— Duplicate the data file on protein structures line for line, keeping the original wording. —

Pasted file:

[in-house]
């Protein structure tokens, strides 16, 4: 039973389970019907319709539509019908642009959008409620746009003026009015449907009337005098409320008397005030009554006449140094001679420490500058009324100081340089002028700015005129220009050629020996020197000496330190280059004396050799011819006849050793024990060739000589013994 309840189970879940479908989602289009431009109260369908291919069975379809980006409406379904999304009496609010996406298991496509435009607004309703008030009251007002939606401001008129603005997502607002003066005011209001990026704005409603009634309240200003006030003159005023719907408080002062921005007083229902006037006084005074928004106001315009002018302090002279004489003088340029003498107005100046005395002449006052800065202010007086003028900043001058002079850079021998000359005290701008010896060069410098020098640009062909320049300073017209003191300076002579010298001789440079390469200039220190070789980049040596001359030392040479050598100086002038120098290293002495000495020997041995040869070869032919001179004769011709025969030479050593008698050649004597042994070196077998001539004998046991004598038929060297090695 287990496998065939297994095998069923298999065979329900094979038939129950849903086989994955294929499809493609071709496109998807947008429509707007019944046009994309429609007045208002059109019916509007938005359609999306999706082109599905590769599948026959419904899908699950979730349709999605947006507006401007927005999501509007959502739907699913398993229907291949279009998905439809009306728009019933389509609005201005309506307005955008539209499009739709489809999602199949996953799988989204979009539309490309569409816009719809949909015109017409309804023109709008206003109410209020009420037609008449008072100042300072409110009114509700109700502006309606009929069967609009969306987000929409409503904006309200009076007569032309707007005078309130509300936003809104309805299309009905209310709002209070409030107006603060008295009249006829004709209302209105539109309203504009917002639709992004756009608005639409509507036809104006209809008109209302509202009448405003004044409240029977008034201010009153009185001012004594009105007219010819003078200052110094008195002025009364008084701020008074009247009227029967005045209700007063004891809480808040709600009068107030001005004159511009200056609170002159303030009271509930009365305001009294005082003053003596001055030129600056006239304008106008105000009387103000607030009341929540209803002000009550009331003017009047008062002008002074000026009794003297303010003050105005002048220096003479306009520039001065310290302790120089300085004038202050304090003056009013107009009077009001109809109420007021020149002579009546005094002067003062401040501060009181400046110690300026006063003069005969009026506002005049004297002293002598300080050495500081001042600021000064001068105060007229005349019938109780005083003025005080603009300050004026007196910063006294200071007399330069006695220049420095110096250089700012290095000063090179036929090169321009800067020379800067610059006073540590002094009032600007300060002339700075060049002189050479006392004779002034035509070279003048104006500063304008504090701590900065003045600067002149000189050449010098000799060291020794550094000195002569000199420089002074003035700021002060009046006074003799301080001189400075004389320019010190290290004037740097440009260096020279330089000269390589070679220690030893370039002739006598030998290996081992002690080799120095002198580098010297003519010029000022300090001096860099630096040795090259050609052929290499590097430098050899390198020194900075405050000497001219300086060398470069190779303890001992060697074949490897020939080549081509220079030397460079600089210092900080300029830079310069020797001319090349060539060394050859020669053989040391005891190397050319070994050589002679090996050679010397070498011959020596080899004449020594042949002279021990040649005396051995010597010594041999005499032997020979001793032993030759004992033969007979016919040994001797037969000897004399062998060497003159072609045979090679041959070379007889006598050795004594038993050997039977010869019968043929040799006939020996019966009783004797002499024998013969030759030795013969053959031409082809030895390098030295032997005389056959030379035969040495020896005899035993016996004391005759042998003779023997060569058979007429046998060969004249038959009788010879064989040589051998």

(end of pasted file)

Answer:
[in-house]
């Protein structure tokens, strides 16, 4: 039973389970019907319709539509019908642009959008409620746009003026009015449907009337005098409320008397005030009554006449140094001679420490500058009324100081340089002028700015005129220009050629020996020197000496330190280059004396050799011819006849050793024990060739000589013994 309840189970879940479908989602289009431009109260369908291919069975379809980006409406379904999304009496609010996406298991496509435009607004309703008030009251007002939606401001008129603005997502607002003066005011209001990026704005409603009634309240200003006030003159005023719907408080002062921005007083229902006037006084005074928004106001315009002018302090002279004489003088340029003498107005100046005395002449006052800065202010007086003028900043001058002079850079021998000359005290701008010896060069410098020098640009062909320049300073017209003191300076002579010298001789440079390469200039220190070789980049040596001359030392040479050598100086002038120098290293002495000495020997041995040869070869032919001179004769011709025969030479050593008698050649004597042994070196077998001539004998046991004598038929060297090695 287990496998065939297994095998069923298999065979329900094979038939129950849903086989994955294929499809493609071709496109998807947008429509707007019944046009994309429609007045208002059109019916509007938005359609999306999706082109599905590769599948026959419904899908699950979730349709999605947006507006401007927005999501509007959502739907699913398993229907291949279009998905439809009306728009019933389509609005201005309506307005955008539209499009739709489809999602199949996953799988989204979009539309490309569409816009719809949909015109017409309804023109709008206003109410209020009420037609008449008072100042300072409110009114509700109700502006309606009929069967609009969306987000929409409503904006309200009076007569032309707007005078309130509300936003809104309805299309009905209310709002209070409030107006603060008295009249006829004709209302209105539109309203504009917002639709992004756009608005639409509507036809104006209809008109209302509202009448405003004044409240029977008034201010009153009185001012004594009105007219010819003078200052110094008195002025009364008084701020008074009247009227029967005045209700007063004891809480808040709600009068107030001005004159511009200056609170002159303030009271509930009365305001009294005082003053003596001055030129600056006239304008106008105000009387103000607030009341929540209803002000009550009331003017009047008062002008002074000026009794003297303010003050105005002048220096003479306009520039001065310290302790120089300085004038202050304090003056009013107009009077009001109809109420007021020149002579009546005094002067003062401040501060009181400046110690300026006063003069005969009026506002005049004297002293002598300080050495500081001042600021000064001068105060007229005349019938109780005083003025005080603009300050004026007196910063006294200071007399330069006695220049420095110096250089700012290095000063090179036929090169321009800067020379800067610059006073540590002094009032600007300060002339700075060049002189050479006392004779002034035509070279003048104006500063304008504090701590900065003045600067002149000189050449010098000799060291020794550094000195002569000199420089002074003035700021002060009046006074003799301080001189400075004389320019010190290290004037740097440009260096020279330089000269390589070679220690030893370039002739006598030998290996081992002690080799120095002198580098010297003519010029000022300090001096860099630096040795090259050609052929290499590097430098050899390198020194900075405050000497001219300086060398470069190779303890001992060697074949490897020939080549081509220079030397460079600089210092900080300029830079310069020797001319090349060539060394050859020669053989040391005891190397050319070994050589002679090996050679010397070498011959020596080899004449020594042949002279021990040649005396051995010597010594041999005499032997020979001793032993030759004992033969007979016919040994001797037969000897004399062998060497003159072609045979090679041959070379007889006598050795004594038993050997039977010869019968043929040799006939020996019966009783004797002499024998013969030759030795013969053959031409082809030895390098030295032997005389056959030379035969040495020896005899035993016996004391005759042998003779023997060569058979007429046998060969004249038959009788010879064989040589051998």